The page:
The Last Post Ceremony commemorating the service of (1857) Sergeant Douglas Bernard Matthew Adams, 10 Battalion, First World War

Accession Number PAFU2013/187.01
Collection type Film
Object type Last Post film
Maker Australian War Memorial
Place made Australia: Australian Capital Territory, Canberra, Campbell
Date made 7 July 2013
Access Open
Conflict First World War, 1914-1918
Copyright Item copyright: © Australian War Memorial
Creative Commons License This item is licensed under CC BY-NC
Copying Provisions Copyright restrictions apply. Only personal, non-commercial, research and study use permitted. Permission of copyright holder required for any commercial use and/or reproduction.

The Last Post Ceremony is presented in the Commemorative area of the Australian War Memorial each day. The ceremony commemorates more than 102,000 Australians who have given their lives in war and other operations and whose names are recorded on the Roll of Honour. At each ceremony the story behind one of the names on the Roll of Honour is told. Hosted by Andrew Smith, the story for this day was on (1857) Sergeant Douglas Bernard Matthew Adams, 10 Battalion, First World War.

Note: There is no recording for this event

Speech transcript

1857 Sergeant Douglas Bernard Matthew Adams, 10th Battalion, AIF
DOW 7 July 1915
Photograph: H06022

Story delivered 7 July 2013

Today, we remember and pay tribute to Sergeant Douglas Bernard Matthew Adams.

Douglas Bernard Matthew Adams was born in 1897 at Alberton, Port Adelaide, South Australia, to Harry and Elsie Adams. He was educated at Port Adelaide Primary School and then won a scholarship to Prince Alfred College. He was noted for his fine athletic ability, and as a cadet soldier reached the rank of second lieutenant. After leaving school, Adams took up a position as a clerk with the South Australian Harbours Board at Outer Harbour, Port Adelaide.

He enlisted for service in the AIF at Morphettville Racecourse on 10 December 1914, aged 18, and was posted with the rank of private to the 4th Reinforcements, 10th Battalion. Promoted to sergeant in March 1915, he embarked from Adelaide on 1 April aboard HMAT A17 Port Lincoln and reached Gallipoli on 5 June, where he was taken on the strength of the battalion. At the time he arrived, the 10th Battalion was occupying trenches on the southern end of the ANZAC line around Silt Spur. Adams would have been involved in manning front line positions, working in carrying parties and many other duties undertaken by the battalion, both in the line and in support trenches. On 7 July, the 10th Battalion was resting behind the lines near Tasmania Post when they came under Turkish artillery fire. Adams was struck in the head by shrapnel, suffering a compound fracture of the skull. He was transferred to No. 1 Australian Casualty Clearing Station, where he died a little while later, and was laid to rest in Beach Cemetery.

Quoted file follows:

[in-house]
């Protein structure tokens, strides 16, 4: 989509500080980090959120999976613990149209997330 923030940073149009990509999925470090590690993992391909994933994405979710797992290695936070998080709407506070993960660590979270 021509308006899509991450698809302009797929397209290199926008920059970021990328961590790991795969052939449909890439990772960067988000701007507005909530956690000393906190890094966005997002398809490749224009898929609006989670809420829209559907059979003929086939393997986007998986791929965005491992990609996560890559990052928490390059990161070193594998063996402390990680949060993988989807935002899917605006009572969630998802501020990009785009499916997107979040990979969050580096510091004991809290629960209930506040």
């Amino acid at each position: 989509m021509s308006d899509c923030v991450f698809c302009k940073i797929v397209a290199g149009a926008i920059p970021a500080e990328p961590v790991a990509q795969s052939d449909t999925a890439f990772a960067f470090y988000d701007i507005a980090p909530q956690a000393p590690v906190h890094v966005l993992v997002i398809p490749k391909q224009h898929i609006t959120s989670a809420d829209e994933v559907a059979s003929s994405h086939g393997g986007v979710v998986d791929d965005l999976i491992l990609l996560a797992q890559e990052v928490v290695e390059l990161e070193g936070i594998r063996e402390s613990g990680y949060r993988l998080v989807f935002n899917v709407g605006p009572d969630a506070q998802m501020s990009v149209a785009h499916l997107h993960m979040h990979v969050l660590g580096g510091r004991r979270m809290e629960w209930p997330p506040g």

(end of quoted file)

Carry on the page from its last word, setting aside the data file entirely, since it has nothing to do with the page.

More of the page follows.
Corporal Reuben Weatherall, in a moving letter to his own mother, recalled, "Sergeant Douglas Adams was one of my best friends, and his death affected me so much that I have not had the heart to write to his parents." He went on to say, "I heard that poor Douglas was hit, and went across to the stretcher where he was lying ... he lived for about an hour and was buried near the beach."

Weatherall survived the war, returning to Australia in May 1919. The Roll of Honour circular filled out by Adams's father, Harry, provides a glimpse of the pain the family were feeling at the loss of their boy, as well as a measure of their pride in what he had achieved in his all too brief life. Harry wrote that his son was "only an upright, sterling character".

Douglas Adams's name is listed on the Roll of Honour on my right, along with around 60,000 others from the First World War, and his photograph is displayed today beside the Pool of Reflection.

This is but one of the many stories of courage and sacrifice told here at the Australian War Memorial. We now remember Sergeant Douglas Bernard Matthew Adams, and all those Australians who have given their lives in the service of our nation.